Ghost Story

Well, dear readers, I have yet to fulfill my promise to review Anansi Boys, but I can’t say that it impressed me.  Neil Gaiman’s adult fiction leaves much to be desired.  I loved Coraline and The Ocean at the End of the Lane; yet, American Gods was suffused with vulgarity, and Anansi Boys is rather average despite some fun moments.  So, it did not give me much motivation for reviewing it.

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The situation with Jim Butcher’s Ghost Story is quite the reverse.  So much so that I wonder why Jim Butcher is not a household name instead of Gaiman.  I mean, this book contained real pathos, dire situations, characters rich with suffering, great fights, stretches of agonizing suspense, and important moral questions (something sadly absent from Anansi Boys).  It even divulged in interesting metaphysical questions on the nature of souls and the afterlife!  I know what our dear readers may be thinking: “Isn’t this just genre fiction?  Dark fantasy, noir, and urban fantasy?” But, Butcher shows just how much can be explored through these genres!

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Broadening one’s horizons

madgeniusclub

I’ve been quite excited this week.  It’s an interesting story, and one that’s taught me a lesson;  so I thought you might like to hear about it.

Sarah Hoyt has long been a friend and an inspiration to my wife and myself. She encouraged me in my early writing days, when I was getting to the point of being ready to publish, and did me the courtesy of a cover review for my first military science fiction novel, ‘Take The Star Road‘.  She’s been a member of our extended family ever since (or we’ve been members of hers – whatever.)  Walking around Denver Zoo in her company during a recent visit proved exhausting – her enthusiasm for various and sundry fauna had my wife and I struggling to keep up!  Perhaps she sees similarities between yours truly and the elephants…

One of the more intriguing aspects of Sarah’s…

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A Short Analysis of Tennyson’s ‘Break, Break, Break’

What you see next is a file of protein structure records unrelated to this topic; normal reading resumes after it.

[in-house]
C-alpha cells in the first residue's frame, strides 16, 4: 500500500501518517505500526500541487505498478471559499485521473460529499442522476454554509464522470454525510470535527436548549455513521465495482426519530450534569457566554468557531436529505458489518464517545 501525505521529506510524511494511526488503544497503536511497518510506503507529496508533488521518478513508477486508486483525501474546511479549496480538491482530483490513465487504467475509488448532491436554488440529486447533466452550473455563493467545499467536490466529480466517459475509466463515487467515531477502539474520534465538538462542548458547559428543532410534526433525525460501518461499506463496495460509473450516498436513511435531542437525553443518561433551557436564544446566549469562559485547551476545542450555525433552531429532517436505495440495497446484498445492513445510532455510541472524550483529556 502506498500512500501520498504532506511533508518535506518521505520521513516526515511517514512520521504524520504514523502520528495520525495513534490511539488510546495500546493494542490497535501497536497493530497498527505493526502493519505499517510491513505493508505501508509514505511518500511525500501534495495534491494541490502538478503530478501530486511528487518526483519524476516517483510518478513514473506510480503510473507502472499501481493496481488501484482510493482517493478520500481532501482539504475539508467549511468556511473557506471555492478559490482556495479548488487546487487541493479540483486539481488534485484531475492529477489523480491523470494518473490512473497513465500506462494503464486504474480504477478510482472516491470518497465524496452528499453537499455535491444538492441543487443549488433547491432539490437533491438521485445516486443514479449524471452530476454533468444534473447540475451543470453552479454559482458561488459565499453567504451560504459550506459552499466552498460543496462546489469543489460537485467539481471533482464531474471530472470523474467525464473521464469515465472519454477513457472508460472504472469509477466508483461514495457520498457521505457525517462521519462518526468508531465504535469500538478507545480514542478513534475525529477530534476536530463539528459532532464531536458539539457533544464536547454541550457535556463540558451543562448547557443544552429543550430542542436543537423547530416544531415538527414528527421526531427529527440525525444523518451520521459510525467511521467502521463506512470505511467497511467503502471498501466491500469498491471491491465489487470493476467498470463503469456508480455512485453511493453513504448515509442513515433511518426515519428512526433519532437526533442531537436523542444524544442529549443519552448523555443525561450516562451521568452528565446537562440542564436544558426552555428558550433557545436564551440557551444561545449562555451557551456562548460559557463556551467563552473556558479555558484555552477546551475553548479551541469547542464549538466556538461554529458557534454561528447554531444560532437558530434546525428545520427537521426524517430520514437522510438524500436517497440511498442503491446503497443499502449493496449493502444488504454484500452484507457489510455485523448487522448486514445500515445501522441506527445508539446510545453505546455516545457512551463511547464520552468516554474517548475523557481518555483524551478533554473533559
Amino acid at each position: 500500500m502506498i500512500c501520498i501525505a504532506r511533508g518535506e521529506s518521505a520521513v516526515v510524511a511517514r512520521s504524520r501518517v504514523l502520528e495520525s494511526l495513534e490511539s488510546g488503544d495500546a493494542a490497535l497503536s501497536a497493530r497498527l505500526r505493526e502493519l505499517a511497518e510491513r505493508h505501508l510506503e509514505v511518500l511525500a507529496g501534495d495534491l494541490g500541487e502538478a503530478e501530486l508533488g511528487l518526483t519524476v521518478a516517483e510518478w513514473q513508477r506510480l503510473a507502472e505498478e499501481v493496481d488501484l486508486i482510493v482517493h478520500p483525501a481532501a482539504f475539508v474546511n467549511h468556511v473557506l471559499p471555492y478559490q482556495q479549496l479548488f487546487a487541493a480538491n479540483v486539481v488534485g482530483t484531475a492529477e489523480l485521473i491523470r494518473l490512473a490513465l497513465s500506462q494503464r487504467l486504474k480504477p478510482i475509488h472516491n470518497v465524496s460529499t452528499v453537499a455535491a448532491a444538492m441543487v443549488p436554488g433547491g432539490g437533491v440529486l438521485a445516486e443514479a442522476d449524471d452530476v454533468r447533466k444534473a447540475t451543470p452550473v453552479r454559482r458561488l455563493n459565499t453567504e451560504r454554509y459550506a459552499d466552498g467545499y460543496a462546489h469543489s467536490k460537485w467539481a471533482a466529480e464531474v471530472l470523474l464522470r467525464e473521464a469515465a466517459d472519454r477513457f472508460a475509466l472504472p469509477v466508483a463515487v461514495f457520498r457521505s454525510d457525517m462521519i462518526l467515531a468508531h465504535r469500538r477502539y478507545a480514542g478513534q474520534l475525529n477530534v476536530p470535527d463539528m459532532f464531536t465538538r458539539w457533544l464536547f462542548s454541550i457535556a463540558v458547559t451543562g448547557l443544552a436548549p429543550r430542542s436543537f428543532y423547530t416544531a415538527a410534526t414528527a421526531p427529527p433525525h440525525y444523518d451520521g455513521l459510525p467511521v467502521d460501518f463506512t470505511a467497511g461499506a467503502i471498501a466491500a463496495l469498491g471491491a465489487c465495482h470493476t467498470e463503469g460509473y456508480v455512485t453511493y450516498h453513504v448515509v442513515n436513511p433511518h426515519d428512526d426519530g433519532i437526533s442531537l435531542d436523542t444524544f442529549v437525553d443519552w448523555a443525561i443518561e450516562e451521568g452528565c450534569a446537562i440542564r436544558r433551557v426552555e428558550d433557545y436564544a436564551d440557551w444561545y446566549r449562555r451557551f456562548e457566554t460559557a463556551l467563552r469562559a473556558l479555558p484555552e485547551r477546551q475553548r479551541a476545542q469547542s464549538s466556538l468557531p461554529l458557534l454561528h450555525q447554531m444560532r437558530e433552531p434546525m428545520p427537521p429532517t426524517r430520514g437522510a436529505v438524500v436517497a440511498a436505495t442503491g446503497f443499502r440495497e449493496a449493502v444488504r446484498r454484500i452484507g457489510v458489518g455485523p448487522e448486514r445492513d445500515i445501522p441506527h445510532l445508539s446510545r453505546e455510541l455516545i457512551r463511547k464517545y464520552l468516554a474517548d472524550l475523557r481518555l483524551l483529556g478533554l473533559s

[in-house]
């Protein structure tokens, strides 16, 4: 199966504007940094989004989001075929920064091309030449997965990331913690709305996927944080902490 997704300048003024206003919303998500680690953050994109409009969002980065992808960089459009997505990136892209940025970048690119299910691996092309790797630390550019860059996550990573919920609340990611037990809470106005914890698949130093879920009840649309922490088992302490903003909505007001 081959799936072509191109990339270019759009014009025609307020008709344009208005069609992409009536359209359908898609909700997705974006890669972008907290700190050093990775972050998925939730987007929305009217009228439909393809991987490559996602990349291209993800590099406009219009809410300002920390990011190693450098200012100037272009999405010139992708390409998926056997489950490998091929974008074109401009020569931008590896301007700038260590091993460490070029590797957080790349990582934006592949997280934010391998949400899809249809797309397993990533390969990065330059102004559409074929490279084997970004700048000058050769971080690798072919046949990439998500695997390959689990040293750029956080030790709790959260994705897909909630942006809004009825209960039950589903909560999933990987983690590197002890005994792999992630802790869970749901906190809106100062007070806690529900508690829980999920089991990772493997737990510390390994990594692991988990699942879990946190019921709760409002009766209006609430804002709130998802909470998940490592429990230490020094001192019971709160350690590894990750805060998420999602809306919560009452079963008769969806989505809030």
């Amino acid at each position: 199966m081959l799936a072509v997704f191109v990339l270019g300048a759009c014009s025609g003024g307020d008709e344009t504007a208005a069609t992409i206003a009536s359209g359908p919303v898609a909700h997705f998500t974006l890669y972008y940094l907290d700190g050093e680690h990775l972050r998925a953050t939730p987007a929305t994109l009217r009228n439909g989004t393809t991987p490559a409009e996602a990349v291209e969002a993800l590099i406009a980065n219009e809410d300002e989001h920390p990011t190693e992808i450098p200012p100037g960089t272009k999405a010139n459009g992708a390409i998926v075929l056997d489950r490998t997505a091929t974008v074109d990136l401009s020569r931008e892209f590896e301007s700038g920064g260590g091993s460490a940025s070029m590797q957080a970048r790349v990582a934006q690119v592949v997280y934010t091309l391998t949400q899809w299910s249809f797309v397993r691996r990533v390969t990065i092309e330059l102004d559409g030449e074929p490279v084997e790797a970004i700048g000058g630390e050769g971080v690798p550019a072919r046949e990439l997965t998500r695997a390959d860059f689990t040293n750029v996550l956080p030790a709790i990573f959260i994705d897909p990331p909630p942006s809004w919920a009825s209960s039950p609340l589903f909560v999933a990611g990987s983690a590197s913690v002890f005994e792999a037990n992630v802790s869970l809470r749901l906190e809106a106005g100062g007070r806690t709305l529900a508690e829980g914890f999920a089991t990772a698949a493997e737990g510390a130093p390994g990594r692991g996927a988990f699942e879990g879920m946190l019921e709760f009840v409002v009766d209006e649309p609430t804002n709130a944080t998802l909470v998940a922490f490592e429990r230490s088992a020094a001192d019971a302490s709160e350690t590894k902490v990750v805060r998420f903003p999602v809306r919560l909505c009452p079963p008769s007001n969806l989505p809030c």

Interesting Literature

A summary of one of Tennyson’s greatest short poems

Alfred, Lord Tennyson (1809-1892) wrote many of his greatest poems in response to the sudden death of a close friend in 1833. ‘Break, Break, Break’ is one such poem. Below is the poem, followed by a few words of analysis, addressing the poem’s language, meaning, imagery, and structure.

Break, break, break,
On thy cold gray stones, O Sea!
And I would that my tongue could utter
The thoughts that arise in me.

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Barnes & Noble’s Big Mistake…Or Is It?

The Uptight Hippie

I’ve read far more articles than I would like to admit about ebooks vs. print books, online stores vs. brick and mortar stores, etc.  There are interesting facts and opinions all over the place, some of them reasonable and some just ridiculous.  Many people want to blame online stores like Amazon for the downfall of brick and mortars, an idea that has been punched right in the eye by the opening of Amazon’s physical store.  But it turns out that retailers might just be shooting themselves in the foot.

Over the weekend, my husband and I were at our local Barnes & Noble.  He was there for some coffee, I was there to sniff books.  The kids were gone for the weekend, so we got to spend our time looking at overpriced Doctor Who merchandise and bargain books that we will never read instead of lounging around the children’s section.

My…

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